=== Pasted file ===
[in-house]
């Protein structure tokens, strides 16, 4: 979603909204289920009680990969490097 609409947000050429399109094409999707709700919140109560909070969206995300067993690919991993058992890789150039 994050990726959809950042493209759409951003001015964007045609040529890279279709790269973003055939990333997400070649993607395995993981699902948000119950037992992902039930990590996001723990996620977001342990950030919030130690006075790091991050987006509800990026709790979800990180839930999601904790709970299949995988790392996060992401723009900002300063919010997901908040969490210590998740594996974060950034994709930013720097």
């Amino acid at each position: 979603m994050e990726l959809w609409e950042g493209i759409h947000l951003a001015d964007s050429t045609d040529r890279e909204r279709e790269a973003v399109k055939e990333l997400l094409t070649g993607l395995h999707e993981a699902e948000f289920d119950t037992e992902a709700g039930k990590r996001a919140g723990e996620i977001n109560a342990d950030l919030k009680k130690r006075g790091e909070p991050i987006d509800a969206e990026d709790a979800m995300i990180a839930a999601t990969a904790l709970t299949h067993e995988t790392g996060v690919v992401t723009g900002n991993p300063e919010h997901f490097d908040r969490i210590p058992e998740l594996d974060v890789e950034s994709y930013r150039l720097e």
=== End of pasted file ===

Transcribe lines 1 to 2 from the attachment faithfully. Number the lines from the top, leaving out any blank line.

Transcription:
[in-house]
């Protein structure tokens, strides 16, 4: 979603909204289920009680990969490097 609409947000050429399109094409999707709700919140109560909070969206995300067993690919991993058992890789150039 994050990726959809950042493209759409951003001015964007045609040529890279279709790269973003055939990333997400070649993607395995993981699902948000119950037992992902039930990590996001723990996620977001342990950030919030130690006075790091991050987006509800990026709790979800990180839930999601904790709970299949995988790392996060992401723009900002300063919010997901908040969490210590998740594996974060950034994709930013720097």